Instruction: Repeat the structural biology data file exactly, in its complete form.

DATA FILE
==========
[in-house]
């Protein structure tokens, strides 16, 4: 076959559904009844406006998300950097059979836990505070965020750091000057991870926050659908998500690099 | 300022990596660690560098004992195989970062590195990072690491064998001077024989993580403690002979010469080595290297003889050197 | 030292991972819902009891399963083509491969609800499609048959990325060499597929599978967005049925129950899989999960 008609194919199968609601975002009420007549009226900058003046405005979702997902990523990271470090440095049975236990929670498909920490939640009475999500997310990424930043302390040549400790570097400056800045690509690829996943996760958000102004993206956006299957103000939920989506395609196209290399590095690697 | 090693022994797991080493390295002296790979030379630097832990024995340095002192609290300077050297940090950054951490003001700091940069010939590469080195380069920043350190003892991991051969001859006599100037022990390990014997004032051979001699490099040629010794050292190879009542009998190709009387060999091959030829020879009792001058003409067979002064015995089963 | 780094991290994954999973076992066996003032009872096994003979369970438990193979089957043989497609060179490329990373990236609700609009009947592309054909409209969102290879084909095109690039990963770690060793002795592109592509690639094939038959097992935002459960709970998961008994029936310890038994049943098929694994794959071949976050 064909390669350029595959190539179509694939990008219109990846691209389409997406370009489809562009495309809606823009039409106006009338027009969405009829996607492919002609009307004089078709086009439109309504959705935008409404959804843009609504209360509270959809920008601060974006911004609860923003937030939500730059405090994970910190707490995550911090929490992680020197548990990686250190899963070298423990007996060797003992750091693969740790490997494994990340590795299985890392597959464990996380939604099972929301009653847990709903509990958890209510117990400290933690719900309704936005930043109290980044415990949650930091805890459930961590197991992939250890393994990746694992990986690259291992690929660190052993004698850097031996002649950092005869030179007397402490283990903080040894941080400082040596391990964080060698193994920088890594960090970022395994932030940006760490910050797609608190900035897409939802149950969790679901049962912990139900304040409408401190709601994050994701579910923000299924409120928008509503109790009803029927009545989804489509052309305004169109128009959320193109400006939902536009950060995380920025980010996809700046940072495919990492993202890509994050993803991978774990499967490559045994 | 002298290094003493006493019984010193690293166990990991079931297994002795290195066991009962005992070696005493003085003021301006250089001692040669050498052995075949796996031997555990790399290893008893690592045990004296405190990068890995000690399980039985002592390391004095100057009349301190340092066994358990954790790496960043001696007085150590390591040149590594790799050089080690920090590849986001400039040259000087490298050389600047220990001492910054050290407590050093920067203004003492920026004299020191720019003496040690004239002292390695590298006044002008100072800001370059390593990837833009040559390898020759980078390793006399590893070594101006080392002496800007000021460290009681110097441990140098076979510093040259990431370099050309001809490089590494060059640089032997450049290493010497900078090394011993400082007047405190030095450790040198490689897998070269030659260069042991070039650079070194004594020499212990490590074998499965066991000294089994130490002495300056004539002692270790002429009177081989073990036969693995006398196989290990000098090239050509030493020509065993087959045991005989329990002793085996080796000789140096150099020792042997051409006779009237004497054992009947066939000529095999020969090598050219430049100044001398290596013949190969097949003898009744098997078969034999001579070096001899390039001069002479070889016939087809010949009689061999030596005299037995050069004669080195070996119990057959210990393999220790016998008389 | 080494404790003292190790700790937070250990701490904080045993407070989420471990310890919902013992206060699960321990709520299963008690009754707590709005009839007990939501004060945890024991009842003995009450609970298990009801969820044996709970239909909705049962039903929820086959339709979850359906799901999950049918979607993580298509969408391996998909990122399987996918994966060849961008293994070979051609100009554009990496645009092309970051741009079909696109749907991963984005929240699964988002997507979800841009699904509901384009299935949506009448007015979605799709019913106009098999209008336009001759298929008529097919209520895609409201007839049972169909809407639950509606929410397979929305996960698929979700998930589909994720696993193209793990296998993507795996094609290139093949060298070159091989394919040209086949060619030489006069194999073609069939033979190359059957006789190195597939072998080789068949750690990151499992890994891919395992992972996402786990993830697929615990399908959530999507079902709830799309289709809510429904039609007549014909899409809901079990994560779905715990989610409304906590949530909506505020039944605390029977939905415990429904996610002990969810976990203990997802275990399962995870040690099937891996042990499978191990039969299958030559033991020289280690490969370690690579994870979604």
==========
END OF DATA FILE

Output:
[in-house]
């Protein structure tokens, strides 16, 4: 076959559904009844406006998300950097059979836990505070965020750091000057991870926050659908998500690099 | 300022990596660690560098004992195989970062590195990072690491064998001077024989993580403690002979010469080595290297003889050197 | 030292991972819902009891399963083509491969609800499609048959990325060499597929599978967005049925129950899989999960 008609194919199968609601975002009420007549009226900058003046405005979702997902990523990271470090440095049975236990929670498909920490939640009475999500997310990424930043302390040549400790570097400056800045690509690829996943996760958000102004993206956006299957103000939920989506395609196209290399590095690697 | 090693022994797991080493390295002296790979030379630097832990024995340095002192609290300077050297940090950054951490003001700091940069010939590469080195380069920043350190003892991991051969001859006599100037022990390990014997004032051979001699490099040629010794050292190879009542009998190709009387060999091959030829020879009792001058003409067979002064015995089963 | 780094991290994954999973076992066996003032009872096994003979369970438990193979089957043989497609060179490329990373990236609700609009009947592309054909409209969102290879084909095109690039990963770690060793002795592109592509690639094939038959097992935002459960709970998961008994029936310890038994049943098929694994794959071949976050 064909390669350029595959190539179509694939990008219109990846691209389409997406370009489809562009495309809606823009039409106006009338027009969405009829996607492919002609009307004089078709086009439109309504959705935008409404959804843009609504209360509270959809920008601060974006911004609860923003937030939500730059405090994970910190707490995550911090929490992680020197548990990686250190899963070298423990007996060797003992750091693969740790490997494994990340590795299985890392597959464990996380939604099972929301009653847990709903509990958890209510117990400290933690719900309704936005930043109290980044415990949650930091805890459930961590197991992939250890393994990746694992990986690259291992690929660190052993004698850097031996002649950092005869030179007397402490283990903080040894941080400082040596391990964080060698193994920088890594960090970022395994932030940006760490910050797609608190900035897409939802149950969790679901049962912990139900304040409408401190709601994050994701579910923000299924409120928008509503109790009803029927009545989804489509052309305004169109128009959320193109400006939902536009950060995380920025980010996809700046940072495919990492993202890509994050993803991978774990499967490559045994 | 002298290094003493006493019984010193690293166990990991079931297994002795290195066991009962005992070696005493003085003021301006250089001692040669050498052995075949796996031997555990790399290893008893690592045990004296405190990068890995000690399980039985002592390391004095100057009349301190340092066994358990954790790496960043001696007085150590390591040149590594790799050089080690920090590849986001400039040259000087490298050389600047220990001492910054050290407590050093920067203004003492920026004299020191720019003496040690004239002292390695590298006044002008100072800001370059390593990837833009040559390898020759980078390793006399590893070594101006080392002496800007000021460290009681110097441990140098076979510093040259990431370099050309001809490089590494060059640089032997450049290493010497900078090394011993400082007047405190030095450790040198490689897998070269030659260069042991070039650079070194004594020499212990490590074998499965066991000294089994130490002495300056004539002692270790002429009177081989073990036969693995006398196989290990000098090239050509030493020509065993087959045991005989329990002793085996080796000789140096150099020792042997051409006779009237004497054992009947066939000529095999020969090598050219430049100044001398290596013949190969097949003898009744098997078969034999001579070096001899390039001069002479070889016939087809010949009689061999030596005299037995050069004669080195070996119990057959210990393999220790016998008389 | 080494404790003292190790700790937070250990701490904080045993407070989420471990310890919902013992206060699960321990709520299963008690009754707590709005009839007990939501004060945890024991009842003995009450609970298990009801969820044996709970239909909705049962039903929820086959339709979850359906799901999950049918979607993580298509969408391996998909990122399987996918994966060849961008293994070979051609100009554009990496645009092309970051741009079909696109749907991963984005929240699964988002997507979800841009699904509901384009299935949506009448007015979605799709019913106009098999209008336009001759298929008529097919209520895609409201007839049972169909809407639950509606929410397979929305996960698929979700998930589909994720696993193209793990296998993507795996094609290139093949060298070159091989394919040209086949060619030489006069194999073609069939033979190359059957006789190195597939072998080789068949750690990151499992890994891919395992992972996402786990993830697929615990399908959530999507079902709830799309289709809510429904039609007549014909899409809901079990994560779905715990989610409304906590949530909506505020039944605390029977939905415990429904996610002990969810976990203990997802275990399962995870040690099937891996042990499978191990039969299958030559033991020289280690490969370690690579994870979604």